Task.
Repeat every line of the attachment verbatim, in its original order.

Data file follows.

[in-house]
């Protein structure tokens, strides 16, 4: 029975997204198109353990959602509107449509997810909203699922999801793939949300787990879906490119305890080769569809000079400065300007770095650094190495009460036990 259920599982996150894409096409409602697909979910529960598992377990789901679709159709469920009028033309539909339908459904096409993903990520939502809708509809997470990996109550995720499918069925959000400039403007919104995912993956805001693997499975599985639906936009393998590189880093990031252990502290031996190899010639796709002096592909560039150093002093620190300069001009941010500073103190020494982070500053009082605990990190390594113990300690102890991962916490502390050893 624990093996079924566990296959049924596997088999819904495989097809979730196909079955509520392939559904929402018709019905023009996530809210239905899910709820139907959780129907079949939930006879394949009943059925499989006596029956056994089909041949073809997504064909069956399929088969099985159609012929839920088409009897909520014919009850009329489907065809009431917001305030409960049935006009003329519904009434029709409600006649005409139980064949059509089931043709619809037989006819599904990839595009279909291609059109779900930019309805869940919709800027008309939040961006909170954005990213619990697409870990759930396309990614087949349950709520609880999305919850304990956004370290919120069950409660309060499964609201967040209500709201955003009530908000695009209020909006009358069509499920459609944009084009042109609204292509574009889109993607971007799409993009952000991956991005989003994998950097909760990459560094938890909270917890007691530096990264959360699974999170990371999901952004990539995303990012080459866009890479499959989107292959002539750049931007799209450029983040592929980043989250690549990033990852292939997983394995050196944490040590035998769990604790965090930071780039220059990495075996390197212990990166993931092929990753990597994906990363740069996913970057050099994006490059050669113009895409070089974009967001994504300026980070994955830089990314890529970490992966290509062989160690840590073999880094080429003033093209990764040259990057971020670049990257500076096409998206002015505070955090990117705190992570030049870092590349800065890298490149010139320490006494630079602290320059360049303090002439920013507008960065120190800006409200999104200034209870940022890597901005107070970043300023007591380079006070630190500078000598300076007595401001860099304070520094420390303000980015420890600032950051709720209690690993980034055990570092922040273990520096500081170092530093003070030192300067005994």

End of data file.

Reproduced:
[in-house]
């Protein structure tokens, strides 16, 4: 029975997204198109353990959602509107449509997810909203699922999801793939949300787990879906490119305890080769569809000079400065300007770095650094190495009460036990 259920599982996150894409096409409602697909979910529960598992377990789901679709159709469920009028033309539909339908459904096409993903990520939502809708509809997470990996109550995720499918069925959000400039403007919104995912993956805001693997499975599985639906936009393998590189880093990031252990502290031996190899010639796709002096592909560039150093002093620190300069001009941010500073103190020494982070500053009082605990990190390594113990300690102890991962916490502390050893 624990093996079924566990296959049924596997088999819904495989097809979730196909079955509520392939559904929402018709019905023009996530809210239905899910709820139907959780129907079949939930006879394949009943059925499989006596029956056994089909041949073809997504064909069956399929088969099985159609012929839920088409009897909520014919009850009329489907065809009431917001305030409960049935006009003329519904009434029709409600006649005409139980064949059509089931043709619809037989006819599904990839595009279909291609059109779900930019309805869940919709800027008309939040961006909170954005990213619990697409870990759930396309990614087949349950709520609880999305919850304990956004370290919120069950409660309060499964609201967040209500709201955003009530908000695009209020909006009358069509499920459609944009084009042109609204292509574009889109993607971007799409993009952000991956991005989003994998950097909760990459560094938890909270917890007691530096990264959360699974999170990371999901952004990539995303990012080459866009890479499959989107292959002539750049931007799209450029983040592929980043989250690549990033990852292939997983394995050196944490040590035998769990604790965090930071780039220059990495075996390197212990990166993931092929990753990597994906990363740069996913970057050099994006490059050669113009895409070089974009967001994504300026980070994955830089990314890529970490992966290509062989160690840590073999880094080429003033093209990764040259990057971020670049990257500076096409998206002015505070955090990117705190992570030049870092590349800065890298490149010139320490006494630079602290320059360049303090002439920013507008960065120190800006409200999104200034209870940022890597901005107070970043300023007591380079006070630190500078000598300076007595401001860099304070520094420390303000980015420890600032950051709720209690690993980034055990570092922040273990520096500081170092530093003070030192300067005994």